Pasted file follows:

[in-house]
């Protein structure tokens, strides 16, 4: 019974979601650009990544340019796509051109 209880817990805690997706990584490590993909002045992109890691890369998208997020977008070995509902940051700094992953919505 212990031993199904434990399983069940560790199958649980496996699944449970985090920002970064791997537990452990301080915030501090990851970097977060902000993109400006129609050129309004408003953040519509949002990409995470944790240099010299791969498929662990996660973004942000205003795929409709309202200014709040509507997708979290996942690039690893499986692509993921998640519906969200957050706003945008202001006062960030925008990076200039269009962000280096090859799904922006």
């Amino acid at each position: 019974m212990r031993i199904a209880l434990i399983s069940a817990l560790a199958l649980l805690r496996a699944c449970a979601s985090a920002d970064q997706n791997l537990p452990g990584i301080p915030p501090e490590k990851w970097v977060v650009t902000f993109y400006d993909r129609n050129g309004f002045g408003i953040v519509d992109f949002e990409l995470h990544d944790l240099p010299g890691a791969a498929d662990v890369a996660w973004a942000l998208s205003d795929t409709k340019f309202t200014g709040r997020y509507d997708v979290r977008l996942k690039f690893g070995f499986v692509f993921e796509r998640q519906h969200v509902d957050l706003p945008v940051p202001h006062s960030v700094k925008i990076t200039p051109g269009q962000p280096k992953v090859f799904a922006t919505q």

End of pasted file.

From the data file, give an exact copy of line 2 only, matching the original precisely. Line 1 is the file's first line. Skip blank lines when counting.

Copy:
């Protein structure tokens, strides 16, 4: 019974979601650009990544340019796509051109 209880817990805690997706990584490590993909002045992109890691890369998208997020977008070995509902940051700094992953919505 212990031993199904434990399983069940560790199958649980496996699944449970985090920002970064791997537990452990301080915030501090990851970097977060902000993109400006129609050129309004408003953040519509949002990409995470944790240099010299791969498929662990996660973004942000205003795929409709309202200014709040509507997708979290996942690039690893499986692509993921998640519906969200957050706003945008202001006062960030925008990076200039269009962000280096090859799904922006």